This is an update of some of my previous posts on the North Carolina employment trends since they prematurely terminated Emergency Unemployment Insurance. We finally have numbers through February, and there have been extensive revisions.
Here are some graphs:
The revisions have lowered the North Carolina Unemployment Rate from the summer of 2013 by more than 1/2 a percentage point. The net result is that, even with the revisions, NC still shows very strong declines in unemployment. But, the revisions remove most of the relative improvements in NC employment since last summer, suggesting that more of the net result of ending EUI has been a movement from unemployment to not-in-the-labor-force instead of to employment.
These large revisions show just how noisy this data is, so that there is always some question about the validity of the statistical evidence. Evan Soltas has more on that here.
I expected to see more of a transition from unemployment to employment, as opposed to leaving the labor force, and I would have hoped for that. In either case, if a similar trend ensues from the end of EUI at the national level, we should be left with an unemployment rate well under 6%. It would be one thing if, in a worse case scenario, a million workers left the labor force and the unemployment rate was at 9%. But, the tenor of this potential outcome is different when the resulting labor market is near levels we associate with full employment.
This is a place where the mistaken pessimism about labor force participation muddies the picture, because the response I see to this is that unemployment would be much higher than 6% if not for the flight of workers from the labor force. Once we account for secular trends, the labor force, while somewhat depressed, is within the historical range. Below, I have included a graph of LFP for the 3 male age groups with long-term linear trends. The 25-34 age group is the only age group that is significantly below the 60 year linear trend, and even that group is only 1.2% below the trend. On the whole, the LFPs compared to the trends are similar to where they were in 1994 and 1995, coming out of the 1991 recession. The unemployment rate in January 1994 was 6.6% and it was 5.5% in December 1994. EUI was terminated in the first few months of 1994, and had been much less generous than the recent version of EUI. One caveat is that the LFP's might decline more as we exit EUI, so we might see some more deviation from trend. I believe that EUI beneficiaries trend older, so I would expect the 25-34 group to continue to recover relative to trend, and for dips in LFP over the next few months to come in the 45-54 year old group.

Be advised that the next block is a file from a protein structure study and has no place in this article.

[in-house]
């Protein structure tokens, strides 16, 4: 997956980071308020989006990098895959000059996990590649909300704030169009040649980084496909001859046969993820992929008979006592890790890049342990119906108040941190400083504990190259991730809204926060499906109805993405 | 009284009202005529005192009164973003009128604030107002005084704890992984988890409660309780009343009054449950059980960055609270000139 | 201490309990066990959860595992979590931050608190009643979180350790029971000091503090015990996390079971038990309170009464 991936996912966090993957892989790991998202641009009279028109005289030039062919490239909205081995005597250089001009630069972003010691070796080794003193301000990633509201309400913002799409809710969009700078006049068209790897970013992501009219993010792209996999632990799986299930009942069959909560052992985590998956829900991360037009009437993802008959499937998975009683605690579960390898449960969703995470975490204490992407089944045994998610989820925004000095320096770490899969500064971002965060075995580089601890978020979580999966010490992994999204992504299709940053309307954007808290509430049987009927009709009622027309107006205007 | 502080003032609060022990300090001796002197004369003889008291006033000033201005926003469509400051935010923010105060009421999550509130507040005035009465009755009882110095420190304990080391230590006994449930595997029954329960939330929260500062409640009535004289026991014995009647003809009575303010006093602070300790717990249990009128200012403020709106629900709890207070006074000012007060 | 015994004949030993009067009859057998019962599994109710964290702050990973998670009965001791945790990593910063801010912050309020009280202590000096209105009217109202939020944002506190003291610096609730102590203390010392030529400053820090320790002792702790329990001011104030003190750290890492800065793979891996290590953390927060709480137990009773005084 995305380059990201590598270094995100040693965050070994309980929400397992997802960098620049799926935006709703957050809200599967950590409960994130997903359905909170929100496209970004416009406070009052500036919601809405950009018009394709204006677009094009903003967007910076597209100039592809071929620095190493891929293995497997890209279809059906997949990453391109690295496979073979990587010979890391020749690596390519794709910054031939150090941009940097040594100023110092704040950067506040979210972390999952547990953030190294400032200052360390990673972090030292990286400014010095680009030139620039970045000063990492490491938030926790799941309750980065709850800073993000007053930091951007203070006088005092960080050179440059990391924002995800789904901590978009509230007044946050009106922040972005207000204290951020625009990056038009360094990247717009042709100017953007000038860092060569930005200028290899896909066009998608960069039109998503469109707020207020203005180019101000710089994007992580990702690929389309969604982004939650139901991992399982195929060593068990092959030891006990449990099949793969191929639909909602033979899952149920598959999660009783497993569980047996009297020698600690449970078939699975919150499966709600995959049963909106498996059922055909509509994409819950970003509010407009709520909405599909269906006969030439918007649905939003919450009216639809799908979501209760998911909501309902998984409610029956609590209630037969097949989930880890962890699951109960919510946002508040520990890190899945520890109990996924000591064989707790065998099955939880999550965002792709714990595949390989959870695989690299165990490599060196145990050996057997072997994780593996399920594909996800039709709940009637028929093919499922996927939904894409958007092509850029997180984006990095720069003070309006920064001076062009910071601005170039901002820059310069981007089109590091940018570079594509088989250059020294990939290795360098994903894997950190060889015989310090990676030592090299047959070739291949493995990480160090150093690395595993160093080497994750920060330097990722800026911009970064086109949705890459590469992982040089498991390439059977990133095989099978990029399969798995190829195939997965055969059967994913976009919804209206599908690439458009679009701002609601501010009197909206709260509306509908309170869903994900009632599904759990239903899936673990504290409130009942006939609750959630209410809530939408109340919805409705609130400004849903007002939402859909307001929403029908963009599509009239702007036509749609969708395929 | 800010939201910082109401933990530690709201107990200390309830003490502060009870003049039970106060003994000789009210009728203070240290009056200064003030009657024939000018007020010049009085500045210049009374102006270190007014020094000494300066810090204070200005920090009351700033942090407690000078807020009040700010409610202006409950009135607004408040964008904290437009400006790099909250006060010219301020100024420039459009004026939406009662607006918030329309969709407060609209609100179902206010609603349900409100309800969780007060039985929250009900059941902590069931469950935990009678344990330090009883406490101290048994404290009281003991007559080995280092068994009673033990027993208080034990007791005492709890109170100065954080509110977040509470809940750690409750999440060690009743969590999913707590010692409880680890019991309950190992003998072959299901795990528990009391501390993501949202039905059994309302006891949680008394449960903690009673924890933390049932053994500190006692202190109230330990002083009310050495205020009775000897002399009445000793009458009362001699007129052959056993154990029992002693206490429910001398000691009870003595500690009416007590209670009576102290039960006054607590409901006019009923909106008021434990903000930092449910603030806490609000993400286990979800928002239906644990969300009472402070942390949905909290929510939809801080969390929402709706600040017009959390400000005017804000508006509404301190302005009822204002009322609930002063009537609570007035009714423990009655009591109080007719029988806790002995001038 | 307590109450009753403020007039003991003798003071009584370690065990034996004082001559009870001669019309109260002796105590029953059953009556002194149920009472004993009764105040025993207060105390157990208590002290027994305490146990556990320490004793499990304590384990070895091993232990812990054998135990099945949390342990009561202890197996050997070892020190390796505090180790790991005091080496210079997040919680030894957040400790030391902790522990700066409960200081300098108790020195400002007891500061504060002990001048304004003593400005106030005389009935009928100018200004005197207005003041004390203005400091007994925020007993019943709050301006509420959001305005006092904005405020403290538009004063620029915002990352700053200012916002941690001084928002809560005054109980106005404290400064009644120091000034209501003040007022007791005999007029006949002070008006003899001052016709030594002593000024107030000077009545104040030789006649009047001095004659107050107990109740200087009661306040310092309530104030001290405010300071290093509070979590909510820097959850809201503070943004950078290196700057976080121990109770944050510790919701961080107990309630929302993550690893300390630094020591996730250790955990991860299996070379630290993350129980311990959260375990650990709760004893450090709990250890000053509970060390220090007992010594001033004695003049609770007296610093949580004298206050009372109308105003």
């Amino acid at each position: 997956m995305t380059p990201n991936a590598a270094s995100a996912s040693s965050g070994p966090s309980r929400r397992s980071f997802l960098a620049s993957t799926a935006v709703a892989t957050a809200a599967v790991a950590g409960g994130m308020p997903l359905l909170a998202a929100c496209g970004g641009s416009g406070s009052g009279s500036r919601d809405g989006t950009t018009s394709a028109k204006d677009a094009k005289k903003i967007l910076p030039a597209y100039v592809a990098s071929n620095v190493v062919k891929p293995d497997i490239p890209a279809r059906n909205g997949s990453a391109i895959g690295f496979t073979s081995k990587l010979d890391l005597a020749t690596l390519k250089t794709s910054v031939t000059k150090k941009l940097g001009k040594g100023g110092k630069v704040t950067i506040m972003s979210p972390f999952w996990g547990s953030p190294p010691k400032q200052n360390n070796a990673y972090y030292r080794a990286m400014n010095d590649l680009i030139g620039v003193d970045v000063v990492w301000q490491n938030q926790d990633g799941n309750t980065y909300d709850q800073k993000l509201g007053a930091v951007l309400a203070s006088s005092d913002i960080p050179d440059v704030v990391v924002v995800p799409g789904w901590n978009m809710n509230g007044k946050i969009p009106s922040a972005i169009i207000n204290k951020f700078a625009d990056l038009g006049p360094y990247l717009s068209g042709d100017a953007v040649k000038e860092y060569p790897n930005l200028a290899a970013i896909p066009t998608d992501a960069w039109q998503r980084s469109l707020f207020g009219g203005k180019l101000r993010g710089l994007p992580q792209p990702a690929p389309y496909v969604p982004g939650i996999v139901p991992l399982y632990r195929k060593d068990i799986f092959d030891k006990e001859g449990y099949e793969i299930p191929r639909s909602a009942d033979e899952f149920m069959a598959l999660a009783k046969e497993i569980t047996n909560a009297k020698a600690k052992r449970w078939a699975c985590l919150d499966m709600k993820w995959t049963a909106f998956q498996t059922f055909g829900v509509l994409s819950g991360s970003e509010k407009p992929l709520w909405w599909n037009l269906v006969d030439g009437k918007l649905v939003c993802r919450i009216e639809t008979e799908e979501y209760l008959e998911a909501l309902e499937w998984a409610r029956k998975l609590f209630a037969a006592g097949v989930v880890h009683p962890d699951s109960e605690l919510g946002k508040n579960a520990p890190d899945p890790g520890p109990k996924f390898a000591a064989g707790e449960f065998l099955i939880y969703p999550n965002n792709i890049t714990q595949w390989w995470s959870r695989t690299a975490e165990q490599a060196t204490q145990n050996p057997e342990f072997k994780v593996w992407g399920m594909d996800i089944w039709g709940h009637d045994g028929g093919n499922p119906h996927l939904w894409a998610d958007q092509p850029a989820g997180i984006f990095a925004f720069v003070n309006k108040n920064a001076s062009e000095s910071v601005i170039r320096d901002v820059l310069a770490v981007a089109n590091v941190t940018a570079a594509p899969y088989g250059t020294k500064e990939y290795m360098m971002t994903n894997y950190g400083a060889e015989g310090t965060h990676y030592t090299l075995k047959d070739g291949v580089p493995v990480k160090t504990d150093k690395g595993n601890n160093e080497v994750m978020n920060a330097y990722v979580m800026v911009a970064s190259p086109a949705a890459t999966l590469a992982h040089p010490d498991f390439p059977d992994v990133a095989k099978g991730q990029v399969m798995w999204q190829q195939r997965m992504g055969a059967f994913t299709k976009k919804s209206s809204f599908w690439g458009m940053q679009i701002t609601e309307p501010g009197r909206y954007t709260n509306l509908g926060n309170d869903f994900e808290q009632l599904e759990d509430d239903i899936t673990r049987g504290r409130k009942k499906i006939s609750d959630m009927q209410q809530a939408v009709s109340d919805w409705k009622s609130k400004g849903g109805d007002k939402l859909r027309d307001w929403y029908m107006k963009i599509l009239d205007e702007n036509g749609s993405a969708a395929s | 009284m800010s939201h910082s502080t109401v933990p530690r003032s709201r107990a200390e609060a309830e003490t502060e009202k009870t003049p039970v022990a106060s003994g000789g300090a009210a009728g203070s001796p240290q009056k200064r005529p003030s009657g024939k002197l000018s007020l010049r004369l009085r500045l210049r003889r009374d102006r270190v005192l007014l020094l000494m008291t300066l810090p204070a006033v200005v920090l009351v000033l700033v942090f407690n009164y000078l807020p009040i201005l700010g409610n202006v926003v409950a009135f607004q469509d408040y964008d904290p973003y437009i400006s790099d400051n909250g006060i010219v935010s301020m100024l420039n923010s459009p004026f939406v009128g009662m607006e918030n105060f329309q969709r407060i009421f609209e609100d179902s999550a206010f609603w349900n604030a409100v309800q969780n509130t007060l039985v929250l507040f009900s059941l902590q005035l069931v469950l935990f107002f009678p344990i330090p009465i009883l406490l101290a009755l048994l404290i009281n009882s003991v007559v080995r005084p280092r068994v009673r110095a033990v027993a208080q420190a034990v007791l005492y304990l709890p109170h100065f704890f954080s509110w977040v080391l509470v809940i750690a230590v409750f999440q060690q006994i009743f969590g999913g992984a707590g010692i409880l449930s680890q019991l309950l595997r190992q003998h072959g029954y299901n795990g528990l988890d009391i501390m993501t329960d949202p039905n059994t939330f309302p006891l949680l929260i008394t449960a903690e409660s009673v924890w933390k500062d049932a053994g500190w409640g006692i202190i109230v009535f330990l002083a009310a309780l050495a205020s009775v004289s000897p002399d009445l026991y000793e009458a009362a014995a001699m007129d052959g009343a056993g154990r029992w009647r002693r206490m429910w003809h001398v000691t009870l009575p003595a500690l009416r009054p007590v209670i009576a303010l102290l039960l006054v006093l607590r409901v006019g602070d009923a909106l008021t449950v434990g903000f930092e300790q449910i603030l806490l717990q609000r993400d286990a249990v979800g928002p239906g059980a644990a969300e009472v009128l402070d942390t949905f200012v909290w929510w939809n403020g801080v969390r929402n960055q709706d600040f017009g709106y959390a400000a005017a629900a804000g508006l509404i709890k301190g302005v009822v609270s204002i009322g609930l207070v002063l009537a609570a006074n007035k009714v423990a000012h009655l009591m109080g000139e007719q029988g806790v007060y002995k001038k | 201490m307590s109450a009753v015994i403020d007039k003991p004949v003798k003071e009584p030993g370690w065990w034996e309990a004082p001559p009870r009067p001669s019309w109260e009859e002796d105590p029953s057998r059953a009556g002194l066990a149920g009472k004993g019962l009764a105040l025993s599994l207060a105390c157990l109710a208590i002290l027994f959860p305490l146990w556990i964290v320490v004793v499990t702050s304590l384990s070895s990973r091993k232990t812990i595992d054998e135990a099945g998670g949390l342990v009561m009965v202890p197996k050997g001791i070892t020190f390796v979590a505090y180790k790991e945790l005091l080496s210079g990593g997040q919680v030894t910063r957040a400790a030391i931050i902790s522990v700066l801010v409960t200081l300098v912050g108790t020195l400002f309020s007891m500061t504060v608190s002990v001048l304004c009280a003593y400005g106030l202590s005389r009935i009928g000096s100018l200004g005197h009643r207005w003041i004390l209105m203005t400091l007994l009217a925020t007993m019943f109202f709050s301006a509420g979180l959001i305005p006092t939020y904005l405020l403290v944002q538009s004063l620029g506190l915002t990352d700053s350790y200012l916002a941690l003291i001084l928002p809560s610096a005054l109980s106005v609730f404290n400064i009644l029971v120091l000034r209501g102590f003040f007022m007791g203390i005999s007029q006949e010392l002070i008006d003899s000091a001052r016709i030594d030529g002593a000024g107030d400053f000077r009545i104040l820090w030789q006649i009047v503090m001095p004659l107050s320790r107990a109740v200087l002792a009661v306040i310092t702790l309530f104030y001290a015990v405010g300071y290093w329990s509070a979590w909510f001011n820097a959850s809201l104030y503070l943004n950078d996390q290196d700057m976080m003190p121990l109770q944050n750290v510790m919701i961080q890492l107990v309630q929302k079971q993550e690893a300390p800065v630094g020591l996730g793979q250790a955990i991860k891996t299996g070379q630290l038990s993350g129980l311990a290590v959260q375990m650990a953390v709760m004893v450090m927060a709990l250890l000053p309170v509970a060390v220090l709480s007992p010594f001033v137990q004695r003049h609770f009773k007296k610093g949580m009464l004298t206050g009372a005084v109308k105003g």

The end of the program should be disinflationary, which should add to the challenge of where inflation will be over the next year, in the face of the end of QE. On the one hand, more monetary stimulus might help move former EUI recipients back into the labor force. On the other hand, to the extent that a number of the long-term unemployed might have marginal quantities of savings, and associated fixed incomes, unexpected inflation would reduce their real incomes. If this is the mechanism that pulls them more aggressively back into the labor force, it might be beneficial for national production, but not necessarily beneficial for the households in question.